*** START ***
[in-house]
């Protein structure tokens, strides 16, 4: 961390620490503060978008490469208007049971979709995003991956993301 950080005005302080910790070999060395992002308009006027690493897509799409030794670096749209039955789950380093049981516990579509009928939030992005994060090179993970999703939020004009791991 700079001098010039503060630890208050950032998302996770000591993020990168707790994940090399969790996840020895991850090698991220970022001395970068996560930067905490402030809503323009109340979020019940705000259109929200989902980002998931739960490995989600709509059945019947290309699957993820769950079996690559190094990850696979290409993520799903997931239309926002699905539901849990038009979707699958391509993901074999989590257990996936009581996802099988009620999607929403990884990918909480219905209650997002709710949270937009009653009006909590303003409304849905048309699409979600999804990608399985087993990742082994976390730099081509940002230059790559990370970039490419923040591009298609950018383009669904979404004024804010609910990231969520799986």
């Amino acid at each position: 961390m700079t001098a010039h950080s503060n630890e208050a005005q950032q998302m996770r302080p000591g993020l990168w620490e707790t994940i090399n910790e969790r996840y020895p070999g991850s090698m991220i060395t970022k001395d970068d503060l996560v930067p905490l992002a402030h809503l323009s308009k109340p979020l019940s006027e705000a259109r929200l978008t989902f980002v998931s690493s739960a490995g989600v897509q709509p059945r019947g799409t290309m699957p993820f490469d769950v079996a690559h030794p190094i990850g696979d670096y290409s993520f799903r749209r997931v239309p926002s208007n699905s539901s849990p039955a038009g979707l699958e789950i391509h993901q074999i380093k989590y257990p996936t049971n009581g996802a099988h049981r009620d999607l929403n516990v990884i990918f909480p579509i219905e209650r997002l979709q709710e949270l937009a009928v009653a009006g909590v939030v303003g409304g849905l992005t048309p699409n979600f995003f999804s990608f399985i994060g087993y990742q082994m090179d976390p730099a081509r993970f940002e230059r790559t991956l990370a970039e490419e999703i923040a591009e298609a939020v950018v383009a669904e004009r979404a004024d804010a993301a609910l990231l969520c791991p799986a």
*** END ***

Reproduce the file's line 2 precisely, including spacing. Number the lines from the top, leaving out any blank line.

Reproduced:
């Protein structure tokens, strides 16, 4: 961390620490503060978008490469208007049971979709995003991956993301 950080005005302080910790070999060395992002308009006027690493897509799409030794670096749209039955789950380093049981516990579509009928939030992005994060090179993970999703939020004009791991 700079001098010039503060630890208050950032998302996770000591993020990168707790994940090399969790996840020895991850090698991220970022001395970068996560930067905490402030809503323009109340979020019940705000259109929200989902980002998931739960490995989600709509059945019947290309699957993820769950079996690559190094990850696979290409993520799903997931239309926002699905539901849990038009979707699958391509993901074999989590257990996936009581996802099988009620999607929403990884990918909480219905209650997002709710949270937009009653009006909590303003409304849905048309699409979600999804990608399985087993990742082994976390730099081509940002230059790559990370970039490419923040591009298609950018383009669904979404004024804010609910990231969520799986």